Japanese knotweed, described by the Environment Agency as “indisputably the UK’s most aggressive, destructive and invasive plant”, is a growing menace right across the UK.
Most worryingly for us home owners is the threat that the weed poses to property sales. Lenders are taking the presence of Japanese knotweed (JKW) very seriously and in some cases refusing to lend on blighted properties.
The Daily Mail reported this year that small building societies such as Skipton and Leeds will decline mortgage applications on properties where JKW is present and others such as Barclays Bank, which also owns the Woolwich, and Santander, will decline them unless work is undertaken to remove it.
What is Japanese Knotweed?
Japanese knotweed was introduced to Britain in the 19th century as an ornamental plant. Over time it has become widespread in its range of habitats, including roadsides, riverbanks and derelict buildings. It out competes native plants and animals.
How JKW Spreads
It spreads through its crown, rhizome (underground stem) and stem segments, rather than its seeds. The wed can grow a meter in a month and can cause heave below concrete and tarmac, coming up through the resulting cracks and damaging buildings and roads. Studies have shown that a 1cm section of rhizome can produce a new plant in 10 days.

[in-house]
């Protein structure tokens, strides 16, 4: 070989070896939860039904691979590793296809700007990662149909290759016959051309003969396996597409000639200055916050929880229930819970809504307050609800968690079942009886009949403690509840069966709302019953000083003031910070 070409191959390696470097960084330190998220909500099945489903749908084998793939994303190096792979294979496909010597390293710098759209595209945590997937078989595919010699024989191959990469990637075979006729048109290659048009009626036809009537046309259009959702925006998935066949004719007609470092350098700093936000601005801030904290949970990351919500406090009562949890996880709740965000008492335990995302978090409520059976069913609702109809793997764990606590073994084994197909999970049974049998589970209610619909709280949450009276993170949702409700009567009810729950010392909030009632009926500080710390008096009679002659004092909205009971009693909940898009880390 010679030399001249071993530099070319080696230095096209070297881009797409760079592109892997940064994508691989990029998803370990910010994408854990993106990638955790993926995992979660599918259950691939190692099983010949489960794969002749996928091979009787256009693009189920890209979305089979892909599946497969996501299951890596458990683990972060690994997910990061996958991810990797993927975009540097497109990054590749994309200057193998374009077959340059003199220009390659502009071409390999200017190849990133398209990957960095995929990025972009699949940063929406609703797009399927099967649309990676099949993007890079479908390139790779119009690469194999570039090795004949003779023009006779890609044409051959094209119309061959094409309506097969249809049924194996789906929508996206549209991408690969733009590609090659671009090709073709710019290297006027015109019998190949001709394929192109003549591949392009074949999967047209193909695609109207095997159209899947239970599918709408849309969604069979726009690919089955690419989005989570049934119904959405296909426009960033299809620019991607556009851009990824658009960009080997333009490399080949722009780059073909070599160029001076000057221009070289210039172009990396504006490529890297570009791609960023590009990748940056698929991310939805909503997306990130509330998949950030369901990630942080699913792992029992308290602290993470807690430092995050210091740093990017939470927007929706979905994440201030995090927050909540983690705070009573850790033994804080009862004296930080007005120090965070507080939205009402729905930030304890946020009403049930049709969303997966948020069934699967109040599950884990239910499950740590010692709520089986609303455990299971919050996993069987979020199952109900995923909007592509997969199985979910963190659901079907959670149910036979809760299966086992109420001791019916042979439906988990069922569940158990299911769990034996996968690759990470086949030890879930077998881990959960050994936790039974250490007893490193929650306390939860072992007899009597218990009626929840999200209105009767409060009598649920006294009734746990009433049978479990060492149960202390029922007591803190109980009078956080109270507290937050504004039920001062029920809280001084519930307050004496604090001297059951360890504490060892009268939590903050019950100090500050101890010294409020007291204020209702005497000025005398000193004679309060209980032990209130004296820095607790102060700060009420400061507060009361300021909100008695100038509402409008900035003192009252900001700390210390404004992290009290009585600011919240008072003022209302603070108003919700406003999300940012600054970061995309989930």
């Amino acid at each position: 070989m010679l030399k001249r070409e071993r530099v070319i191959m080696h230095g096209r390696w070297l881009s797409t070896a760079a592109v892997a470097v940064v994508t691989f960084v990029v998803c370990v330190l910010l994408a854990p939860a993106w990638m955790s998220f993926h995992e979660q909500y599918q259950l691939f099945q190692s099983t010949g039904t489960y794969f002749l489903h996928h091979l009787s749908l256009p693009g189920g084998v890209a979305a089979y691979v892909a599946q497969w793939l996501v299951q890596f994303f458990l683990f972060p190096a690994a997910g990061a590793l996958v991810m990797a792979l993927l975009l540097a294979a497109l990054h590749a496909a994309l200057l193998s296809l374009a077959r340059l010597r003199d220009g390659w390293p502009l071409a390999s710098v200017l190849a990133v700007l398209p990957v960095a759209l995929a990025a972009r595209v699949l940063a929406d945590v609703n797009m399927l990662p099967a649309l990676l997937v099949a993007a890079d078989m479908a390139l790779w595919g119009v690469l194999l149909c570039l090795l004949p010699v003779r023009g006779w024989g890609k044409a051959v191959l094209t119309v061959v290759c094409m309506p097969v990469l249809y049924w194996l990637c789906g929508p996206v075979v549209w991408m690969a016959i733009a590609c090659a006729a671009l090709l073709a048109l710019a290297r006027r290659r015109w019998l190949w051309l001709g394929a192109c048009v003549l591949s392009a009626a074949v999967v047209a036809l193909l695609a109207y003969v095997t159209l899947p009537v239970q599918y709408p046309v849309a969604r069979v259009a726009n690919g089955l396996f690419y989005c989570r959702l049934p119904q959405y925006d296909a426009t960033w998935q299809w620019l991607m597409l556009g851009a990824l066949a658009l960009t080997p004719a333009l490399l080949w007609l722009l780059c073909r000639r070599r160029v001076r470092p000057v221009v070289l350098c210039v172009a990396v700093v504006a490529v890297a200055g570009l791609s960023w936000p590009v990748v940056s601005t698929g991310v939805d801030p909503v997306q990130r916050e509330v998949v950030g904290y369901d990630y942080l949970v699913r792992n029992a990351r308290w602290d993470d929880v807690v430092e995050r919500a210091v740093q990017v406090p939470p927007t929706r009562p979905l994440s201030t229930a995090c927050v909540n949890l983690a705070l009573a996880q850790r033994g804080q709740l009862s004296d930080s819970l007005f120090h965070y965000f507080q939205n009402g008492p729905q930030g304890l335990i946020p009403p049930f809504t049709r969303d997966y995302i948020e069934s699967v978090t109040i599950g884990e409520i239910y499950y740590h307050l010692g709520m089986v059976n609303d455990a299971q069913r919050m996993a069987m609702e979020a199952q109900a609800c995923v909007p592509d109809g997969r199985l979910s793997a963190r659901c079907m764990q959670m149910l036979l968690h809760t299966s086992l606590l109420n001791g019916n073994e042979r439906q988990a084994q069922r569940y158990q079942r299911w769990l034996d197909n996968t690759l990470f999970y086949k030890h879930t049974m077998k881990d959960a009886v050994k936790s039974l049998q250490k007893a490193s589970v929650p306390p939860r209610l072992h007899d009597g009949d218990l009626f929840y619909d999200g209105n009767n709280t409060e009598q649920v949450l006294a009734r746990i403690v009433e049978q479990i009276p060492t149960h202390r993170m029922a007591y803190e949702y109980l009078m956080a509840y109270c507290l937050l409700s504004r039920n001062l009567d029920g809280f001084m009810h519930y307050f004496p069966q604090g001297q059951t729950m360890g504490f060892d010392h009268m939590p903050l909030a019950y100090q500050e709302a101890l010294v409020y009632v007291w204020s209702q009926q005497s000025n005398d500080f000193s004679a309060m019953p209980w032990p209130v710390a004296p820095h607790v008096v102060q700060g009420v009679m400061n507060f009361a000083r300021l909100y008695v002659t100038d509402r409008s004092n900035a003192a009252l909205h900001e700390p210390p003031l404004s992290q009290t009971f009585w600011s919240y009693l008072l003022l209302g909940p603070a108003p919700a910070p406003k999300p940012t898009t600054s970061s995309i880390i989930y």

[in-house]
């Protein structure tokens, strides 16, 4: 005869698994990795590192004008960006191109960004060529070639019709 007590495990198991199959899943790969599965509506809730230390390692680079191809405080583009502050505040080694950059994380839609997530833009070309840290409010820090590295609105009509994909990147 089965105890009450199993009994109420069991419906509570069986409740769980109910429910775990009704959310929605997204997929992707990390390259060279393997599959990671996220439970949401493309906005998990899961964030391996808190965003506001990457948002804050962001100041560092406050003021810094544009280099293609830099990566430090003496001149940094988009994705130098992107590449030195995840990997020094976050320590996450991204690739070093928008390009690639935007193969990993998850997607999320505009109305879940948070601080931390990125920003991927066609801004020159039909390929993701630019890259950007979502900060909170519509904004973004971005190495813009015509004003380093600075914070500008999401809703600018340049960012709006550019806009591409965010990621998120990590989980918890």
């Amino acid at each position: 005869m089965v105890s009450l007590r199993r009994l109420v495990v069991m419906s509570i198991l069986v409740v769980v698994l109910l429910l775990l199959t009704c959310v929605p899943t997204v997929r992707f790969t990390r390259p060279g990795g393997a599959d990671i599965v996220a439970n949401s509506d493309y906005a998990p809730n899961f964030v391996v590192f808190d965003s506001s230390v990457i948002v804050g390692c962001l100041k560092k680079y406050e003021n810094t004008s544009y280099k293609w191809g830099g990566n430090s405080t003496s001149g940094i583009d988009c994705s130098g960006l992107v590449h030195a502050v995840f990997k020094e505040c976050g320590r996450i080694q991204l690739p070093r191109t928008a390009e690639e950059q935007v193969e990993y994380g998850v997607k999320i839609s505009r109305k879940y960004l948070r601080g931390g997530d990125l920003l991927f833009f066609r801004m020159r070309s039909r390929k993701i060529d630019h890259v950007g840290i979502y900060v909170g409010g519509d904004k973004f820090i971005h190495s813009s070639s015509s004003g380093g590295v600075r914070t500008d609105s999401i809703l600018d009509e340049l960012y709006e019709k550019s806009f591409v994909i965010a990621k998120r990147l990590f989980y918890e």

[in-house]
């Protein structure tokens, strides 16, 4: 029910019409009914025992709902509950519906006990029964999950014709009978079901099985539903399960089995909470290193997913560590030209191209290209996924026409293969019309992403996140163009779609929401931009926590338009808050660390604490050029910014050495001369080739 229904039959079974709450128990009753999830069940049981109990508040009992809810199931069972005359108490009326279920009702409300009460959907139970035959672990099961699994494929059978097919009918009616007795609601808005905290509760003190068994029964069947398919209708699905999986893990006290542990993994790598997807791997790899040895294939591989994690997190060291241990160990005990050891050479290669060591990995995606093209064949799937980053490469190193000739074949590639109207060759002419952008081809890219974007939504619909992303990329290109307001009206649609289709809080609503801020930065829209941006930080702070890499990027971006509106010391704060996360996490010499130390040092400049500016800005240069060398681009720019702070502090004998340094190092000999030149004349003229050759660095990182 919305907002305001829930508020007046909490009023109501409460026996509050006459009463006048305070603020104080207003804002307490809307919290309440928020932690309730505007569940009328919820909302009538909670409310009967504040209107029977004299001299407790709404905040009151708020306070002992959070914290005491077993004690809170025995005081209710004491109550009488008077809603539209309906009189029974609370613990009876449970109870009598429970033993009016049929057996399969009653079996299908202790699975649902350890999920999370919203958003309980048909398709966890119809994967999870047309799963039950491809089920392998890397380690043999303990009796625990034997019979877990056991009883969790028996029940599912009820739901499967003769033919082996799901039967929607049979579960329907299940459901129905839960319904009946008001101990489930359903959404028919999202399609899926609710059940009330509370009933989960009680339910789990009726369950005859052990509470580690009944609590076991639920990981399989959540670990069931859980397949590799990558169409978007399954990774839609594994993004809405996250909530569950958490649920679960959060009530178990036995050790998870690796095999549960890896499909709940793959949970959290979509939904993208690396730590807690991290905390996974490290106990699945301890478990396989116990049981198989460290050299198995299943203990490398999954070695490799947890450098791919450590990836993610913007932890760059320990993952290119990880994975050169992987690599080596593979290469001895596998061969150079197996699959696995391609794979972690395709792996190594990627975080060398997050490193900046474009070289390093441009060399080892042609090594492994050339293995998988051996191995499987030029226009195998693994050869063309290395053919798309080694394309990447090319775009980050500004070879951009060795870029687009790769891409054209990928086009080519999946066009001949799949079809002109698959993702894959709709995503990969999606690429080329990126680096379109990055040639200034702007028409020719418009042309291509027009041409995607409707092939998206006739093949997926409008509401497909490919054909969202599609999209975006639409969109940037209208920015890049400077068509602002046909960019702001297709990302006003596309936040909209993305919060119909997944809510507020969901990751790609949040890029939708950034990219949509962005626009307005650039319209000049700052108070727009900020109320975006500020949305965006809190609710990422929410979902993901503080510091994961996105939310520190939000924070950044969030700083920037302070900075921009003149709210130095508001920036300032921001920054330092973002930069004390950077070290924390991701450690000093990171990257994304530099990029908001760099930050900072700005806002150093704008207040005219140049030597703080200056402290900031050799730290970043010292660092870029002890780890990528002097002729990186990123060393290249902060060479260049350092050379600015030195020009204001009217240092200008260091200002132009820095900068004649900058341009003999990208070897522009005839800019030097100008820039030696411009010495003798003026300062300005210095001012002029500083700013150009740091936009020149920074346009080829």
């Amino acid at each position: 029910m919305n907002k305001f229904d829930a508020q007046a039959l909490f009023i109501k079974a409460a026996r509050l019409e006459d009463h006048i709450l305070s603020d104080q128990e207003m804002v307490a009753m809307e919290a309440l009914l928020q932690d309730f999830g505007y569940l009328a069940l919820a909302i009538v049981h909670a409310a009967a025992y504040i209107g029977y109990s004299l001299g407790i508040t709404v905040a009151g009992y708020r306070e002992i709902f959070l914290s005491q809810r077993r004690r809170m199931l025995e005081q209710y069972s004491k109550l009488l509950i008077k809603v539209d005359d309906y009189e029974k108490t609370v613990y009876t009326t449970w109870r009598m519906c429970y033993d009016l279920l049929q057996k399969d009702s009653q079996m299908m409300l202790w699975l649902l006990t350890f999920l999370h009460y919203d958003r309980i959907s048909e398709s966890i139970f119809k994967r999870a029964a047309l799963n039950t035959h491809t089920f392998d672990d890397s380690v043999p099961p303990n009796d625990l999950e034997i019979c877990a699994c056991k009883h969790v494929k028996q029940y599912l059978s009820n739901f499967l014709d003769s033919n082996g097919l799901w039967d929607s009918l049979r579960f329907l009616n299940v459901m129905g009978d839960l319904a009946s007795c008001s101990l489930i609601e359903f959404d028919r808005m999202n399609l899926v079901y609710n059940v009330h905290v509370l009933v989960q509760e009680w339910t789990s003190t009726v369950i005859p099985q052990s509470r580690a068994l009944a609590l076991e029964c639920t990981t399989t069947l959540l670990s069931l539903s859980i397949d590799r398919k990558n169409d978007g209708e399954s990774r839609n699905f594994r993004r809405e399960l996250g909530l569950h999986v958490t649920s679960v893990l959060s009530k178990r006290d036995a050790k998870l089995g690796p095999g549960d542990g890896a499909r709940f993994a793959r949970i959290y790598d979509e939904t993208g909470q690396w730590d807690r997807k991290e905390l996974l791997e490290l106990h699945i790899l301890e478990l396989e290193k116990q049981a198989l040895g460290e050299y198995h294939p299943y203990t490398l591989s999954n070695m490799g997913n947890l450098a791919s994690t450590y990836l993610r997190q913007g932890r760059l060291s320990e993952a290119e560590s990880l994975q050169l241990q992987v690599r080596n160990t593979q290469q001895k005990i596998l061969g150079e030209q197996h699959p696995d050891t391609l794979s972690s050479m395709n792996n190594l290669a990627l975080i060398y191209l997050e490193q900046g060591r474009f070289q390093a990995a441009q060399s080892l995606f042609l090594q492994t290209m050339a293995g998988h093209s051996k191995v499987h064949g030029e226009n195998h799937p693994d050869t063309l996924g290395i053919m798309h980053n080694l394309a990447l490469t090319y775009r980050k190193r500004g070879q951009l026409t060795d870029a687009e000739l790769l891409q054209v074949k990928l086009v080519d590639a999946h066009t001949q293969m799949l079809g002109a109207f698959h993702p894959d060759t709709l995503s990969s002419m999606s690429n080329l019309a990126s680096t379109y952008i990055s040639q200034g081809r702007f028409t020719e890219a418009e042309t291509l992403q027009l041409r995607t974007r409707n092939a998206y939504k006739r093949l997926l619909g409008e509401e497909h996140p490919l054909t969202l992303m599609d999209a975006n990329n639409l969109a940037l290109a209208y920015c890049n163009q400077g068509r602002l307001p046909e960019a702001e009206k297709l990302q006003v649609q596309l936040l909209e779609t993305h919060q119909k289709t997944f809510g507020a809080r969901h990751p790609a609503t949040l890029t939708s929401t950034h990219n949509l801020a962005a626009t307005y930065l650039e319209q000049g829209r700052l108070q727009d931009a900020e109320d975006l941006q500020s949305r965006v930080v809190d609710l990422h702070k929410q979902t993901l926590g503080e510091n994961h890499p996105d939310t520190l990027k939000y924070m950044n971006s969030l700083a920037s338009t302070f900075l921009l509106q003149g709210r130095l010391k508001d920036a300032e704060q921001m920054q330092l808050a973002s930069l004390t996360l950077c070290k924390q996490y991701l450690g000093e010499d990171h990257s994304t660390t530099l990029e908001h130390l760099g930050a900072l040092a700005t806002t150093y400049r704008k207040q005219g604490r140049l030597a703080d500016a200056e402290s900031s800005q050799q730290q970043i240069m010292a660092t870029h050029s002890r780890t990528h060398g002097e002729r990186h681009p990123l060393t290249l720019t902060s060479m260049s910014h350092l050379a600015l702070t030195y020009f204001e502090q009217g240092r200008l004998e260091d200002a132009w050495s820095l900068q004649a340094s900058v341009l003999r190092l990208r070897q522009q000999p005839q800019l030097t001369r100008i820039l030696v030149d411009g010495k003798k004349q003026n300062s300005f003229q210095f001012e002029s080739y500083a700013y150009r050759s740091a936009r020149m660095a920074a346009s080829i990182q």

What to do if you see Japanese Knotweed
Contact us immediately.
We would be happy to provide a FREE survey and advice on how to deal with the situation. It is very important that you take action otherwise you may be deemed as causing a private nuisance to surrounding properties (in some cases) – nevermind endanagering any future mortgage application.
What we would do
If we confirm that you have JKW on your site then we would reccommend to you a course of chemical treatment through the use of selected herbicides. This may or may not be accompanied by some excavation depending on the site.
DO NOT cut and dispose of the stems yourself. The 1981 Wildlife and Countryside Act made it illegal to plant Japanese knotweed in the wild or to allow it to grow by carelessly disposing of unwanted cuttings or soil.
Although JKW is a pest it is still just a plant and we can help you sort it out! The biggest threat of all comes not from the JKW itself but from inaction when it is discovered. Like most problems it will not just go away – rather the opposite. Please do get in touch with us right away as our team can propose a solution.
Contact Angus now on 07714343158 or email firstname.lastname@example.org if you think you have this suspicious plant lurking in your garden or near your place of work.
Thanks to the Environment Agency for their continued good work and up to date information. More information and a selection of recent press articles on the subject can be found below: